Companies and organizations like the tech giants Google, IBM, and Microsoft that are currently leading the development of quantum computing. Google is one of the world’s largest technology companies and has been actively developing quantum computers for several years. In 2019, Google claimed to have achieved “quantum supremacy” with a quantum computer that performed a calculation that would have taken a classical computer thousands of years to complete. IBM has been developing quantum computers since the early 2000s and has made significant contributions to the field. They currently offer cloud-based access to several small-scale quantum computers.
Microsoft has been investing in quantum computing research for several years and is developing a programming language and software tools for quantum computing. They currently offer the Microsoft Azure Quantum service – the ‘world’s first full-stack, open cloud quantum computing ecosystem’ for researchers, businesses and developers. Meanwhile, the multinational technology company Honeywell has been developing quantum computers since 2018. In 2020, they announced a quantum computer with 10 qubits, which is one of the most powerful quantum computers currently available. On a smaller scale, a start-up that specializes in developing quantum computers and software tools for quantum computing is Rigetti Computing which currently offers cloud-based access to several small-scale quantum computers.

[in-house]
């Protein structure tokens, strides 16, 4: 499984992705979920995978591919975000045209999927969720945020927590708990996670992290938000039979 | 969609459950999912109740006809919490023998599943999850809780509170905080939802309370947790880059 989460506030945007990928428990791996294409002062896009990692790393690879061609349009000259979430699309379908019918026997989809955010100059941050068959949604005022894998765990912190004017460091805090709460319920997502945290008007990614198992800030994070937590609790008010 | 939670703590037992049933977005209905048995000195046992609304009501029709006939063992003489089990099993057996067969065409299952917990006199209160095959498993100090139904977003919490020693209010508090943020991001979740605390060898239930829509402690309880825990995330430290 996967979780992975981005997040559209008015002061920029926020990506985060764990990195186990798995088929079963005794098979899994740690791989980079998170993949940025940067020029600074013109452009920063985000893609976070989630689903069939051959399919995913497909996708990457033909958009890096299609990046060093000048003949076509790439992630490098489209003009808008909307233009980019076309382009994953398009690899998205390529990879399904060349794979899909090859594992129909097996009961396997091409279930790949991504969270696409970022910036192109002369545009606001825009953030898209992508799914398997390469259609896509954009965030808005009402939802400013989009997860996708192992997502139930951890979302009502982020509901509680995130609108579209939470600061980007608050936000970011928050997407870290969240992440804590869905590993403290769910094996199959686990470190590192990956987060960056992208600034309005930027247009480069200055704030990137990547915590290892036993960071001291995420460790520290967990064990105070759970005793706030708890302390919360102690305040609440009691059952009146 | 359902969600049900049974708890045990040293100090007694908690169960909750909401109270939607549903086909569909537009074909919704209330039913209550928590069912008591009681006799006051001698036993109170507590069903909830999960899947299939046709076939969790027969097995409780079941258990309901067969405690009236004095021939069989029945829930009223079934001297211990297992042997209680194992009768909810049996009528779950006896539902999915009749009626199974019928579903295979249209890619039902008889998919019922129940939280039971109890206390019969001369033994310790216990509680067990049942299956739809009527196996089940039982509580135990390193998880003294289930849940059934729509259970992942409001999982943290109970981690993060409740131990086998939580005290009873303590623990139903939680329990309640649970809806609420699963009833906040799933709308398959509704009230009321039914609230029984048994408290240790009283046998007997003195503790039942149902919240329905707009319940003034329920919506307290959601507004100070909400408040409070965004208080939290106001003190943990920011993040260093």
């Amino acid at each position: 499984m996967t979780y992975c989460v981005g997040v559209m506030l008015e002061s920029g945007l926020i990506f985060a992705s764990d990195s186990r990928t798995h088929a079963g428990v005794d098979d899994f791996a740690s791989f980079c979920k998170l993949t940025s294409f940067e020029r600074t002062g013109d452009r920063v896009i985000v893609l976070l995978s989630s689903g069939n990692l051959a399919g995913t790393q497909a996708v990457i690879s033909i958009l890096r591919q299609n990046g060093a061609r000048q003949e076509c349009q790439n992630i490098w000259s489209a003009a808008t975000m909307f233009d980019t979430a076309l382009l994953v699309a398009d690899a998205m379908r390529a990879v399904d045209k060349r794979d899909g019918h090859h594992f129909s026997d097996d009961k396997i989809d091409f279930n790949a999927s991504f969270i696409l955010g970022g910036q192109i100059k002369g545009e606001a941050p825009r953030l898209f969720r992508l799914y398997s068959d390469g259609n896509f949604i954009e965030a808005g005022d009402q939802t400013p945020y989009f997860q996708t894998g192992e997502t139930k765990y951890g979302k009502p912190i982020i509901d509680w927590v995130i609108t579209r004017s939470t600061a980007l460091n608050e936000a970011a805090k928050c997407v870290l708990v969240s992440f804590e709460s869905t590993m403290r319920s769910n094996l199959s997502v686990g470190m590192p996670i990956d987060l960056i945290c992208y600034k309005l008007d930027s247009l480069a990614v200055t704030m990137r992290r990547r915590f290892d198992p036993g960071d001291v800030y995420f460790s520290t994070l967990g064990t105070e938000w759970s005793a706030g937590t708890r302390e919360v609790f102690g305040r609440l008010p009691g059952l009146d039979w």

While it is difficult to predict which company or organization will be the first to develop a fully-operational quantum computer, there is a lot of excitement and interest in the potential of this technology to transform computing and solve some of the world’s most complex scientific problems in a matter of hours rather than the years it would take with classical computing.
Quantum communication uses the principles of quantum mechanics to create secure communication channels that are impossible to hack or intercept without detection. Some of the most notable trends in quantum communication include Quantum Key Distribution (QKD) and Quantum random number generators (QRNGs).